(Reuters) - Mattel Inc (MAT.O) removed Chief Executive Brian Stockton after another disappointing holiday shopping season for the maker of the aging Barbie doll.
The company, which also warned of a fifth straight drop in quarterly sales, has struggled in recent years as young girls shun nearly 56-year old Barbie in favor of electronic toys, tablets and toys based on popular films.
On Monday, Mattel cited a strong dollar as a major factor behind a decline in revenue in the fourth quarter.
The company did not provide a breakdown on sales of Barbie or other products.
Stockton leaves after three years as CEO and two as chairman. Former PepsiCo Inc (PEP.N) executive Christopher Sinclair, 64, was appointed chairman and interim CEO.
Mattel’s shares fell as much as 11 percent to a three-year low before recovering to trade down about 4 percent in afternoon trading.
Stockton’s abrupt departure follows two years of lower-than-expected holiday sales.
“...The board believes that it is the right time for new leadership,” Sinclair, a longtime board member, said in a statement.
Stockton had pinned hopes on doll brands such as Monster High and American Girl to make up for slumping sales of Barbie, but they were never able to match Barbie’s popularity.
And another cloud looms: from 2016, Mattel will lose its license to make Disney Princess dolls to Hasbro Inc (HAS.O).
Mattel bought Canadian toymaker Mega Brands for about $460 million last year in an attempt to better compete with Denmark’s Lego, which has overtaken the U.S. company as the world’s biggest toymaker by sales. The unit has yet to add to profit.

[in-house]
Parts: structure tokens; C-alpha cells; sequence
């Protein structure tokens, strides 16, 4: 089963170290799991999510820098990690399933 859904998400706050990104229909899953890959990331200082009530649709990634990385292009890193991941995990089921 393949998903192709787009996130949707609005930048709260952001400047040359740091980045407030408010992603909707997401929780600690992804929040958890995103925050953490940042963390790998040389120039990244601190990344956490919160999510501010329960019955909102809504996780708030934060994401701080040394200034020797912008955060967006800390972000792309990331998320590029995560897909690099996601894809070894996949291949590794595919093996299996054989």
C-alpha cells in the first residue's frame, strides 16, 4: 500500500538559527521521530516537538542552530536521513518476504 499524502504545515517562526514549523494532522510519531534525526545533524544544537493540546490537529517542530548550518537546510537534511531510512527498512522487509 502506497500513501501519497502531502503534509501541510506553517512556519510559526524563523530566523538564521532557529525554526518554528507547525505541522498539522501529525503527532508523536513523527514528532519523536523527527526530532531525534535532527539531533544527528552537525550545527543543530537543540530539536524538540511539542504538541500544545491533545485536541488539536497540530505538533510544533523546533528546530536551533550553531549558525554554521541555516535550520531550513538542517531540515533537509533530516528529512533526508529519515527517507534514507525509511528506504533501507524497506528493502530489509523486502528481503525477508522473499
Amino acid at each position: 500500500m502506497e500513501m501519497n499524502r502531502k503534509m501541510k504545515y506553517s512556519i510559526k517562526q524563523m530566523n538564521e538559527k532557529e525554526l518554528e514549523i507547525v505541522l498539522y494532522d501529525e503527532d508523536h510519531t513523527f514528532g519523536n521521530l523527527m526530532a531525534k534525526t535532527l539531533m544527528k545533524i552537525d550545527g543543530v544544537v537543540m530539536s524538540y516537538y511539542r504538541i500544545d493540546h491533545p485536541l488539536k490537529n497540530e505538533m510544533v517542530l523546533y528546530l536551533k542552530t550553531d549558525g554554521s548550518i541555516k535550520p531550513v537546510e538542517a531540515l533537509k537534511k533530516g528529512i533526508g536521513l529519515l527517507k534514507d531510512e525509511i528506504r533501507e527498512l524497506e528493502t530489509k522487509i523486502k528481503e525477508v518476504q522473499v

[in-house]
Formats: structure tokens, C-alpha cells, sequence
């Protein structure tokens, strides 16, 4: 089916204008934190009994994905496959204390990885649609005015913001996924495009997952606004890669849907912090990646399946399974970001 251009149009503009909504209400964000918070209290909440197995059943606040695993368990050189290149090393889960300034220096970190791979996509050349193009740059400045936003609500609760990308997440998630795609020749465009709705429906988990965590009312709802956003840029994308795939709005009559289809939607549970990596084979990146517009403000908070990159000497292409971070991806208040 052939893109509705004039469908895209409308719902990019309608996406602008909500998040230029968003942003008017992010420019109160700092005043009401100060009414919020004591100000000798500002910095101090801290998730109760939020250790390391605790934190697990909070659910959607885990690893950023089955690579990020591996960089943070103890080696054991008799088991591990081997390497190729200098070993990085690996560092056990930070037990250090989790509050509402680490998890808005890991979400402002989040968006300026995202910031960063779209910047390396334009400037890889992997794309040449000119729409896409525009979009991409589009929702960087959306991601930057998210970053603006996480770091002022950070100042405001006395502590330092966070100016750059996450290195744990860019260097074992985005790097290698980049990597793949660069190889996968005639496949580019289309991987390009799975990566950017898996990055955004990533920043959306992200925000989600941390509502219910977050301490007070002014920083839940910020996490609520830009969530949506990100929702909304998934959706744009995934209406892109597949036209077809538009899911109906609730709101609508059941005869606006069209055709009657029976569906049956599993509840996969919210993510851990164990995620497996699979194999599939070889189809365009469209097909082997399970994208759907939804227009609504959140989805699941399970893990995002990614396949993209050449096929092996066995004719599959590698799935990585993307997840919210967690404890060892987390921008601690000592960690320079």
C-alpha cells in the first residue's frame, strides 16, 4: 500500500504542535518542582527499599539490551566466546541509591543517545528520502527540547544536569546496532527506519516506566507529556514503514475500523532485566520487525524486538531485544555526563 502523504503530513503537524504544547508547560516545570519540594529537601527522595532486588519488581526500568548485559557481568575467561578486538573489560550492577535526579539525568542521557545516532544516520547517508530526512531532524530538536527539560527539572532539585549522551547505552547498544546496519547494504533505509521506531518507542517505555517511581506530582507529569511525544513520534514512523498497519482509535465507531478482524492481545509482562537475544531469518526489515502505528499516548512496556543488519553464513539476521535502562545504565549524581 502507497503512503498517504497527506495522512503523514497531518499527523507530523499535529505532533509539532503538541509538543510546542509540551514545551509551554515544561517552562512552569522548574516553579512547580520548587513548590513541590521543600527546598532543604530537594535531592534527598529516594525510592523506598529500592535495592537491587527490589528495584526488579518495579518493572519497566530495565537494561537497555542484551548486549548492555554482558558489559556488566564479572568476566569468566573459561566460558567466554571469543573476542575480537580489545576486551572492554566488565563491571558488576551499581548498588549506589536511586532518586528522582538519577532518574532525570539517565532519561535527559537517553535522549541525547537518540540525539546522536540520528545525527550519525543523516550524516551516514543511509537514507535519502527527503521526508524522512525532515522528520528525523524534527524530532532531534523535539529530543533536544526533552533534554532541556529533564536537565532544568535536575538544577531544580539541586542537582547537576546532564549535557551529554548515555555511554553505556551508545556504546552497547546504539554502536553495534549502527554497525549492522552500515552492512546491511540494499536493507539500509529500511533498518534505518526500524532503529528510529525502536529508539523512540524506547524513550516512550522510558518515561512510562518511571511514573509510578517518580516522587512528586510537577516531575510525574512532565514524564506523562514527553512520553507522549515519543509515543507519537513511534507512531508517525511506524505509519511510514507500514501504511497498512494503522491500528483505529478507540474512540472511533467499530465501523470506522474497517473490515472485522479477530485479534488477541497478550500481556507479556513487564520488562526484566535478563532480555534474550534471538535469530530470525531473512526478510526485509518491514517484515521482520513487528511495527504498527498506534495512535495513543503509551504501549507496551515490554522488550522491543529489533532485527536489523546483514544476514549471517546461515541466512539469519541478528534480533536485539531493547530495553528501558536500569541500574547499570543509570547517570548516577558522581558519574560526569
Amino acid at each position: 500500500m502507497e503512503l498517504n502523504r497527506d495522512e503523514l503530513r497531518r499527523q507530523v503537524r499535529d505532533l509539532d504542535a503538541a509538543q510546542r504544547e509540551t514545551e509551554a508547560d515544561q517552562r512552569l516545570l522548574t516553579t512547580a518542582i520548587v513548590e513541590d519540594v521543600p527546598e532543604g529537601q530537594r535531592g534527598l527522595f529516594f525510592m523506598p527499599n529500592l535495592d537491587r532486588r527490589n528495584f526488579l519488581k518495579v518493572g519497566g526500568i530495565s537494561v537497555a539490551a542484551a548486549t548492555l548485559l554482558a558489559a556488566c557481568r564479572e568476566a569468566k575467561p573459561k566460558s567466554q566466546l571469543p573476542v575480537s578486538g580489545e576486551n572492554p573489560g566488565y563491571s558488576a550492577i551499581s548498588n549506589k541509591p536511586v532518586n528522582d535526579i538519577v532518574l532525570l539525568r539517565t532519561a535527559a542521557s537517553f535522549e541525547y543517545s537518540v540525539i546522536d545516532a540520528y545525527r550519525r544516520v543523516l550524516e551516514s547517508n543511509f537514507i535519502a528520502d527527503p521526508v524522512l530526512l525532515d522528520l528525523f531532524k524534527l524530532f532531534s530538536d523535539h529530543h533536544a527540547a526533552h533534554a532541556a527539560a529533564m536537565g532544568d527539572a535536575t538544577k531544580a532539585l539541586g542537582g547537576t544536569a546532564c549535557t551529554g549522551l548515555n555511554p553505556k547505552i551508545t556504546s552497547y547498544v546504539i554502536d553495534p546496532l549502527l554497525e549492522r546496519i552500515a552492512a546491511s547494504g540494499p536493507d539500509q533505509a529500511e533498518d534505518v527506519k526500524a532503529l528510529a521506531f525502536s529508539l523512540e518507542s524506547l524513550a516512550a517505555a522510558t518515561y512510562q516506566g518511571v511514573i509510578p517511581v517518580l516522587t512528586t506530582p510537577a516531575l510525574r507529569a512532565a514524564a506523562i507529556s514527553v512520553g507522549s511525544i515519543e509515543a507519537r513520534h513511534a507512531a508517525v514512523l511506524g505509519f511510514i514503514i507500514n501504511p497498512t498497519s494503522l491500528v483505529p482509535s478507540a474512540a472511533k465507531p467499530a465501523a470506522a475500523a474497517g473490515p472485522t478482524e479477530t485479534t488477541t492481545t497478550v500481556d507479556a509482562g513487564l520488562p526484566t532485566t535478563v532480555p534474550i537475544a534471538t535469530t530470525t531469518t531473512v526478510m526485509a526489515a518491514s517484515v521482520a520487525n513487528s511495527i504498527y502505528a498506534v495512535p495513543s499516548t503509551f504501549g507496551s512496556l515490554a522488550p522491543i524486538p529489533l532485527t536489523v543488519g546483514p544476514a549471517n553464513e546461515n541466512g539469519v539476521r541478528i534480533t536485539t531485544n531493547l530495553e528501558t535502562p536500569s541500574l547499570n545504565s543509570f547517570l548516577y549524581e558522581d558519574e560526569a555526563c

Laying out the company’s strategy in October, Stockton said Mattel would invest its core brands and spend more on innovation and building its digital presence, while also reining in costs.
In a preliminary report on Monday, Mattel said net sales fell 6 percent to $1.99 billion in the quarter ended Dec. 31 while net income plunged nearly 60 percent to $149.9 million.
B.Riley & Co analyst Linda Weiser said Mattel risked a year without growth, or even a decline in earnings per share, if it has begun 2015 with too much inventory.
Mattel will likely look outside for a new CEO, although internal candidates such as Richard Dickson and Tim Kilpin, both recently promoted to the role of president, might also be in the running, she said.
Mattel is scheduled to report final results on Friday.
Additional reporting by Sruthi Ramakrishnan in Bengaluru; Editing by Kirti Pandey